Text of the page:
The Courts Can't Take Away Our Internet

Today's ruling for
by the DC Circuit Court could be the biggest blow to our
nation's primary communications platform, or it could be the kick in the
pants our leaders need to finally protect it. Either way, the future of
the Internet, the fight for Net Neutrality, and the expansion of
broadband is hanging in the balance.

The court ruled that the Federal Communications Commission lacks the
authority under existing legal framework to enforce rules that keep
Internet service providers from blocking and controlling Internet
traffic. The decision puts the FCC's Net Neutrality proceeding and the
National Broadband Plan in jeopardy.

The court ruled in favor of ISP Comcast, which was caught blocking
BitTorrent Internet traffic in 2007 and contested the FCC's attempts to stop the
. The decision has made it near impossible for the FCC to
follow through with plans to create strong Net Neutrality protections
that keep the Internet out of the hands of corporations. Additionally,
without authority over broadband, the decision means the FCC will be
hamstrung when it comes to implementing portions of its just released
broadband plan.

As a result of this decision, the FCC can't stop Comcast and others
from blocking Web sites. And the FCC can't make policies to bring
broadband to rural America, to promote competition, and to protect
consumer privacy or truth in billing.


The FCC has found itself in the ridiculous situation of attempting to
regulate broadband without the authority to do so unless the agency
takes strong and decisive action to "reclassify" the service under the
Communications Act.

Here's the deal: under the Bush FCC, the agency decided to classify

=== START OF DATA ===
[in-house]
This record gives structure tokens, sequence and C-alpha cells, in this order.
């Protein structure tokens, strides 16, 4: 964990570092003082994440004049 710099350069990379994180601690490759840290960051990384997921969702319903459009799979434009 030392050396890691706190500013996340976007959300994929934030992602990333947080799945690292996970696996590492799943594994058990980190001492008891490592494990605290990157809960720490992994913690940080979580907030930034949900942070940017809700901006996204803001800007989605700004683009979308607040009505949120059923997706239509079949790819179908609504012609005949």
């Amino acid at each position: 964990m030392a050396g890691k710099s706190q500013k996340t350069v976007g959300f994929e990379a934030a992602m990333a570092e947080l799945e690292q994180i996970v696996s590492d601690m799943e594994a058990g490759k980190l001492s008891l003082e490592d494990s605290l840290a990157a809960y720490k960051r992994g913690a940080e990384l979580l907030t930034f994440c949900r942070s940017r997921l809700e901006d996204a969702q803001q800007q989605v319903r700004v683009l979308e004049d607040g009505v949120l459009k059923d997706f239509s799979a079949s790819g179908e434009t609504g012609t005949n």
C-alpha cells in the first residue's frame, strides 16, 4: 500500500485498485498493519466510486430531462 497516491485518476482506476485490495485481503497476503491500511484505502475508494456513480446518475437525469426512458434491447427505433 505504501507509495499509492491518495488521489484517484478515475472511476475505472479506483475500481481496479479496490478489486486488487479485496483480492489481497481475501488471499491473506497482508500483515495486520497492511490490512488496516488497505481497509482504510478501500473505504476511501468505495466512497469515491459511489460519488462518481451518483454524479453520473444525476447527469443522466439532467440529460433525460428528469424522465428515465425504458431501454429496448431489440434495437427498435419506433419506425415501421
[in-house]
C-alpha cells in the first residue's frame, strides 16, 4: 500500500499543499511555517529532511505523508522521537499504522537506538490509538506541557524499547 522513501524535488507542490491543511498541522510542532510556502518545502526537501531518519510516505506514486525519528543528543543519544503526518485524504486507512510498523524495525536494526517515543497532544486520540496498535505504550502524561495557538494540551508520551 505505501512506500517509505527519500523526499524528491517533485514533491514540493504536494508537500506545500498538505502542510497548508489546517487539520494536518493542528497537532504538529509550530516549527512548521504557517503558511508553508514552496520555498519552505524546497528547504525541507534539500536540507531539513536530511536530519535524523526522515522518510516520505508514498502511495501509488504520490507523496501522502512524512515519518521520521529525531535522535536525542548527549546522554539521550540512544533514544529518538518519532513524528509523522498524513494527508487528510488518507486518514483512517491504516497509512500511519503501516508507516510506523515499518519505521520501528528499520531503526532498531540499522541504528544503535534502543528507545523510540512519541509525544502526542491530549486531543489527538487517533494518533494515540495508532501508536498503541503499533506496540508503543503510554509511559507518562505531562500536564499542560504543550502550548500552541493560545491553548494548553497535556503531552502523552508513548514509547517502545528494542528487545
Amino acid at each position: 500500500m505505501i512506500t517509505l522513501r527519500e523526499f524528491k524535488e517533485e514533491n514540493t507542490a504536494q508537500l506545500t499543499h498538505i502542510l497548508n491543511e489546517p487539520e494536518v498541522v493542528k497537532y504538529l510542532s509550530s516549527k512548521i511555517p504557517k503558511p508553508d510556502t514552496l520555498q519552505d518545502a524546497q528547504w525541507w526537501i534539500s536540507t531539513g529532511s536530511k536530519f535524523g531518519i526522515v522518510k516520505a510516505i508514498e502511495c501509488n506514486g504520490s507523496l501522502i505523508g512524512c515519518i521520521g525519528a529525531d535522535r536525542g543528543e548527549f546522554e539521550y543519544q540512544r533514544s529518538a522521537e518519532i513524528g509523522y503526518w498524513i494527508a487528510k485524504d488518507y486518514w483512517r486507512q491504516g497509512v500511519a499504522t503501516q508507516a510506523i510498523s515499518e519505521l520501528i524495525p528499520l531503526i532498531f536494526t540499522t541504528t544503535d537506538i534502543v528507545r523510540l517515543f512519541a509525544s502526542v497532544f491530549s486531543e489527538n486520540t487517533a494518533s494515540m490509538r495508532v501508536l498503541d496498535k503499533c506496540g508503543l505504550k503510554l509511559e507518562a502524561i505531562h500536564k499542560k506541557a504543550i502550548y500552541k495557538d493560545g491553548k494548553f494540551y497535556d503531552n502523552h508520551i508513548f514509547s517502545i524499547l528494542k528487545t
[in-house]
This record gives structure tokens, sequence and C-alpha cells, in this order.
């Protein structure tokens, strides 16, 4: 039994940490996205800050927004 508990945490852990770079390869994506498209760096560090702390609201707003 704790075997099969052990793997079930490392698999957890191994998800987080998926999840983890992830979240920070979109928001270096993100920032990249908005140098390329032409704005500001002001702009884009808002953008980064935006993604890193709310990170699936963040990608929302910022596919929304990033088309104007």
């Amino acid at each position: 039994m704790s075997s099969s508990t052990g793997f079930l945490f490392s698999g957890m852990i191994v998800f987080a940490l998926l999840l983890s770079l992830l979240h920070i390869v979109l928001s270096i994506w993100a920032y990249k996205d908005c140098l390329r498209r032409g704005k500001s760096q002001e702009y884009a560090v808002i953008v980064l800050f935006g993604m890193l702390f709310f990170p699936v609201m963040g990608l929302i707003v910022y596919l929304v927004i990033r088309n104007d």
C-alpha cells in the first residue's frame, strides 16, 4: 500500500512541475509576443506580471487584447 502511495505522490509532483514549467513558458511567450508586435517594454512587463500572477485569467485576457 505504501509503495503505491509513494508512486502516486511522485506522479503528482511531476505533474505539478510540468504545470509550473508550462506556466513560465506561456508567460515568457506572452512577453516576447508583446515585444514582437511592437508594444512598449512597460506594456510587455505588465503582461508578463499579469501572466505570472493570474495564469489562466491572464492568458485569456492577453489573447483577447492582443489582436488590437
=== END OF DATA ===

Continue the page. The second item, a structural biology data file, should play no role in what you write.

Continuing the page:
and treat broadband Internet service providers the same as any Internet
applications company like Facebook or Lexis-Nexis, placing broadband
providers outside of the legal framework that traditionally applied to
the companies that offer two-way communications services.

That's the loophole that let Comcast wiggle out from under the
agency's thumb.

Change it back

There's an easy fix here: The FCC can change broadband back to a
"communications service," which is where it should have been in the
first place. By reclassifying broadband, all of these questions about
authority will fall away and the FCC can pick up where it left off -
protecting the Internet for the public and bridging the digital divide.

While Comcast and other ISPs may be celebrating today, this court
decision will hopefully force the FCC to take action that will
ultimately come back to haunt them. Free Press Policy Director Ben Scott
told the Associated
, "Comcast swung an ax at the FCC to protest the BitTorrent
order. And they sliced right through the FCC's arm and plunged the ax
into their own back."

Millions of you

Reclassification of broadband may be a simple fix, but it will take
guts from FCC Chairman Julius Genachowski to actually implement it,
particularly as ISPs unleash intense pressure to maintain the status

That's where you come in: We need thousands of you, if not millions,
to tell
the FCC to protect Net Neutrality and the National Broadband Plan

by reasserting their regulatory authority.

In less than 72 hours, the public comment period on the FCC's Net
Neutrality proceeding will end. Use this window of opportunity to give
the FCC one giant public mandate: We want an Internet free from
corporate control.

Will Internet service providers like Comcast and AT&T persuade
the FCC to allow them to control Internet traffic, rerouting people to
the sites and search engines they own? Or will the FCC protect our last
remaining open platform for communication, where anyone can create a Web
site, post a video, start a business, or find the information they need
without ISPs meddling with our traffic?

This could be one of the most important actions you take all year.
The hours are ticking down. Take
a few minutes to take action
on something that will impact

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